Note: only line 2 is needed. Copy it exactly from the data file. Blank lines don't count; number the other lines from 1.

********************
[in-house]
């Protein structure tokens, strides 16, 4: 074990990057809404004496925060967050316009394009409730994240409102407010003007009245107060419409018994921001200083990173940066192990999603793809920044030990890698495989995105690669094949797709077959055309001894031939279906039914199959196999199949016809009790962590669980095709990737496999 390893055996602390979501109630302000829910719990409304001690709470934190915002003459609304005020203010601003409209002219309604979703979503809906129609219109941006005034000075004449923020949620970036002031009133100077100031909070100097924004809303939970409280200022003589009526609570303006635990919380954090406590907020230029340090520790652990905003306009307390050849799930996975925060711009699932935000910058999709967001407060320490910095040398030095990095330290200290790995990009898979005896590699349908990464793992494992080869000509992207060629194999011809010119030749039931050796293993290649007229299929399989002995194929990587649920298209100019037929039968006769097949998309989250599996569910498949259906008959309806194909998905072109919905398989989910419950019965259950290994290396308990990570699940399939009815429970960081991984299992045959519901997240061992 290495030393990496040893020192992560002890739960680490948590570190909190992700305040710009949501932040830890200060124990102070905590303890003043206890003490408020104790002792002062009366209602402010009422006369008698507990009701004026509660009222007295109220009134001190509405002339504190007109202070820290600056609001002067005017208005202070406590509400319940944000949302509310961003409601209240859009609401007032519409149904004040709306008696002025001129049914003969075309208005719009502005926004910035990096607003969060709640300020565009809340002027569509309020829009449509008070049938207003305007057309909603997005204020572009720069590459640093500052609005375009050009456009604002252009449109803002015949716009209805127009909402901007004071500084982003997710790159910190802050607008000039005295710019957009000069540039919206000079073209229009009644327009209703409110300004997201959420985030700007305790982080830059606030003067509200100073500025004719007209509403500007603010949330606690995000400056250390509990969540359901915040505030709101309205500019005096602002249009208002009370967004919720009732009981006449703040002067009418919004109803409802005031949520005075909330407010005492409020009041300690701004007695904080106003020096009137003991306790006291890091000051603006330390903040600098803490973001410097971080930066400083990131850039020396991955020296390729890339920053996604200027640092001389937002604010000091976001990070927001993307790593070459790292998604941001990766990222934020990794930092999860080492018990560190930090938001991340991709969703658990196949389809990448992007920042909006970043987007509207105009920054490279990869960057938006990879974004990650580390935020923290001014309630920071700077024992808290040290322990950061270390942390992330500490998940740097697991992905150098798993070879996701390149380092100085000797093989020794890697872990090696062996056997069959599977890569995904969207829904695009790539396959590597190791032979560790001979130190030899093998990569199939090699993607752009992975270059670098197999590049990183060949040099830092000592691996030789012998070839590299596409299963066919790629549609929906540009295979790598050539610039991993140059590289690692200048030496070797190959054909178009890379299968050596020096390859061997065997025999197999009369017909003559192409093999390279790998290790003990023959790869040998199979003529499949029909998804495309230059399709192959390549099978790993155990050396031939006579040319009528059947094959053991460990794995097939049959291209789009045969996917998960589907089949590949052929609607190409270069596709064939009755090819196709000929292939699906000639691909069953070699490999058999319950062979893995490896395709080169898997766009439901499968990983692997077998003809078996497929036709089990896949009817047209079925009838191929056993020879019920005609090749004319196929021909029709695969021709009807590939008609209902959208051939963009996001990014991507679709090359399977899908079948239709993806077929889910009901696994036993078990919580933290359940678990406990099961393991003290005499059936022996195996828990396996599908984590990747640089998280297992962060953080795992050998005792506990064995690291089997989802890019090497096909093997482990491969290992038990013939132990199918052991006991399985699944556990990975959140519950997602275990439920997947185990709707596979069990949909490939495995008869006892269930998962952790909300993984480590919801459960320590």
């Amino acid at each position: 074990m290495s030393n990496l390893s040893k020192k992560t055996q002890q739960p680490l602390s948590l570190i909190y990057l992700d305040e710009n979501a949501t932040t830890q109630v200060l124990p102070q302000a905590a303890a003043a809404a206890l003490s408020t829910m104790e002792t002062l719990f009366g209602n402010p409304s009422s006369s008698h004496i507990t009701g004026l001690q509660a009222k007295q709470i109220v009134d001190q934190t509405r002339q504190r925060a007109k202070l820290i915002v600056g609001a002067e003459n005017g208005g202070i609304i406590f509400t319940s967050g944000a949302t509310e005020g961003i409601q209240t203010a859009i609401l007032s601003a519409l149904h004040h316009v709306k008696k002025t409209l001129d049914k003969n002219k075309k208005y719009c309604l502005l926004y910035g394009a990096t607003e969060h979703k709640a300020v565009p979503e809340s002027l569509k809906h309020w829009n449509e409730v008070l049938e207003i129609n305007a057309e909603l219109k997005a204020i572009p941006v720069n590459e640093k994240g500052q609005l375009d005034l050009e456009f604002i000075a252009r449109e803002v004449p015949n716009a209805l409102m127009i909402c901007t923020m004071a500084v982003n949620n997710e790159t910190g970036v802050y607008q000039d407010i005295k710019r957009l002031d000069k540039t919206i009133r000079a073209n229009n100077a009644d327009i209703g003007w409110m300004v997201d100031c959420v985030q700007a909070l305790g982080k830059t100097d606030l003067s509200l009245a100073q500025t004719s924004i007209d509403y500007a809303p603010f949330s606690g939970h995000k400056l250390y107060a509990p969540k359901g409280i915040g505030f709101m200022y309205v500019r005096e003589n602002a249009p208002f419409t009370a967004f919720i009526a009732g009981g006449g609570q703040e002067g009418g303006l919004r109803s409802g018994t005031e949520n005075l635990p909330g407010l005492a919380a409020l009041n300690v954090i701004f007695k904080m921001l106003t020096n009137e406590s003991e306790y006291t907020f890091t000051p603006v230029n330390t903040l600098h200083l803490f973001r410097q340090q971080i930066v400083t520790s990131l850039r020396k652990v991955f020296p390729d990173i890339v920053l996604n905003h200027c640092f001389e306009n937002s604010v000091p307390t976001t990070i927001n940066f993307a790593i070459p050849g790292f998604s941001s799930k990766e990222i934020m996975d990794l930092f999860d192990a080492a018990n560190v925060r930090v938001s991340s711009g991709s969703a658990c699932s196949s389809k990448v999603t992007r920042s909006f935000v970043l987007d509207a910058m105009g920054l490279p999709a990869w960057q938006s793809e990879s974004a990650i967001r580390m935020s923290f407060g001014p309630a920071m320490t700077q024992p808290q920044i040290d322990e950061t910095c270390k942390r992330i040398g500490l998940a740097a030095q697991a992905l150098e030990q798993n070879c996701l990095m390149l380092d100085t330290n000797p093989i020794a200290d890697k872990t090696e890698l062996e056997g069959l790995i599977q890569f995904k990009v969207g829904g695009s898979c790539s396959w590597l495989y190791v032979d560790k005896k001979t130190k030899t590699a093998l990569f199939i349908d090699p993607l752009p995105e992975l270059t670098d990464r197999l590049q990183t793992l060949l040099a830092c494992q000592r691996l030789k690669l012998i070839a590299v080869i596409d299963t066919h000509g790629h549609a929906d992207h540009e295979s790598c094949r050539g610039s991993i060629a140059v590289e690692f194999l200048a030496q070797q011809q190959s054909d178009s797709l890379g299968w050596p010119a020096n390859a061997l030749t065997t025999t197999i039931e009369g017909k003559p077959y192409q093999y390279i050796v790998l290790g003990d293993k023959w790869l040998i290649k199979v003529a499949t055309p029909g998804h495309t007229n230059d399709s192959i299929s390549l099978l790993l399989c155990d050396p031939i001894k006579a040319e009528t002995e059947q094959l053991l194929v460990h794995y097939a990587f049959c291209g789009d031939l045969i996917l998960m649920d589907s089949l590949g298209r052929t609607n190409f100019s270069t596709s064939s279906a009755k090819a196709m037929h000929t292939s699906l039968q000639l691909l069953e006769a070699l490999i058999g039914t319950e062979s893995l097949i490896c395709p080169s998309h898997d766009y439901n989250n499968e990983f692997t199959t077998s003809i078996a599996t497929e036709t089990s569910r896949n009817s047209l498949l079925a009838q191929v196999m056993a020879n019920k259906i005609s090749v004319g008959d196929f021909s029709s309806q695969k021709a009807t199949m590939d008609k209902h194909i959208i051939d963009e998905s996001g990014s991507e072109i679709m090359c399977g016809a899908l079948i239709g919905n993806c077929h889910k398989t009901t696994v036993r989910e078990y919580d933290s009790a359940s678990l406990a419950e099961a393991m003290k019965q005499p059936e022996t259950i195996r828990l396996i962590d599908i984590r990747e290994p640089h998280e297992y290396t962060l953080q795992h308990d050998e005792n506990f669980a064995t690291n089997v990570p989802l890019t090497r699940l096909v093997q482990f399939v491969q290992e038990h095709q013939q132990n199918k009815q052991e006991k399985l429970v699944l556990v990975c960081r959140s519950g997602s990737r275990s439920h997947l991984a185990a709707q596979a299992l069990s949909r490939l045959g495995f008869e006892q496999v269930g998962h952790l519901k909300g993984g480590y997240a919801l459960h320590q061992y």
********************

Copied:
């Protein structure tokens, strides 16, 4: 074990990057809404004496925060967050316009394009409730994240409102407010003007009245107060419409018994921001200083990173940066192990999603793809920044030990890698495989995105690669094949797709077959055309001894031939279906039914199959196999199949016809009790962590669980095709990737496999 390893055996602390979501109630302000829910719990409304001690709470934190915002003459609304005020203010601003409209002219309604979703979503809906129609219109941006005034000075004449923020949620970036002031009133100077100031909070100097924004809303939970409280200022003589009526609570303006635990919380954090406590907020230029340090520790652990905003306009307390050849799930996975925060711009699932935000910058999709967001407060320490910095040398030095990095330290200290790995990009898979005896590699349908990464793992494992080869000509992207060629194999011809010119030749039931050796293993290649007229299929399989002995194929990587649920298209100019037929039968006769097949998309989250599996569910498949259906008959309806194909998905072109919905398989989910419950019965259950290994290396308990990570699940399939009815429970960081991984299992045959519901997240061992 290495030393990496040893020192992560002890739960680490948590570190909190992700305040710009949501932040830890200060124990102070905590303890003043206890003490408020104790002792002062009366209602402010009422006369008698507990009701004026509660009222007295109220009134001190509405002339504190007109202070820290600056609001002067005017208005202070406590509400319940944000949302509310961003409601209240859009609401007032519409149904004040709306008696002025001129049914003969075309208005719009502005926004910035990096607003969060709640300020565009809340002027569509309020829009449509008070049938207003305007057309909603997005204020572009720069590459640093500052609005375009050009456009604002252009449109803002015949716009209805127009909402901007004071500084982003997710790159910190802050607008000039005295710019957009000069540039919206000079073209229009009644327009209703409110300004997201959420985030700007305790982080830059606030003067509200100073500025004719007209509403500007603010949330606690995000400056250390509990969540359901915040505030709101309205500019005096602002249009208002009370967004919720009732009981006449703040002067009418919004109803409802005031949520005075909330407010005492409020009041300690701004007695904080106003020096009137003991306790006291890091000051603006330390903040600098803490973001410097971080930066400083990131850039020396991955020296390729890339920053996604200027640092001389937002604010000091976001990070927001993307790593070459790292998604941001990766990222934020990794930092999860080492018990560190930090938001991340991709969703658990196949389809990448992007920042909006970043987007509207105009920054490279990869960057938006990879974004990650580390935020923290001014309630920071700077024992808290040290322990950061270390942390992330500490998940740097697991992905150098798993070879996701390149380092100085000797093989020794890697872990090696062996056997069959599977890569995904969207829904695009790539396959590597190791032979560790001979130190030899093998990569199939090699993607752009992975270059670098197999590049990183060949040099830092000592691996030789012998070839590299596409299963066919790629549609929906540009295979790598050539610039991993140059590289690692200048030496070797190959054909178009890379299968050596020096390859061997065997025999197999009369017909003559192409093999390279790998290790003990023959790869040998199979003529499949029909998804495309230059399709192959390549099978790993155990050396031939006579040319009528059947094959053991460990794995097939049959291209789009045969996917998960589907089949590949052929609607190409270069596709064939009755090819196709000929292939699906000639691909069953070699490999058999319950062979893995490896395709080169898997766009439901499968990983692997077998003809078996497929036709089990896949009817047209079925009838191929056993020879019920005609090749004319196929021909029709695969021709009807590939008609209902959208051939963009996001990014991507679709090359399977899908079948239709993806077929889910009901696994036993078990919580933290359940678990406990099961393991003290005499059936022996195996828990396996599908984590990747640089998280297992962060953080795992050998005792506990064995690291089997989802890019090497096909093997482990491969290992038990013939132990199918052991006991399985699944556990990975959140519950997602275990439920997947185990709707596979069990949909490939495995008869006892269930998962952790909300993984480590919801459960320590």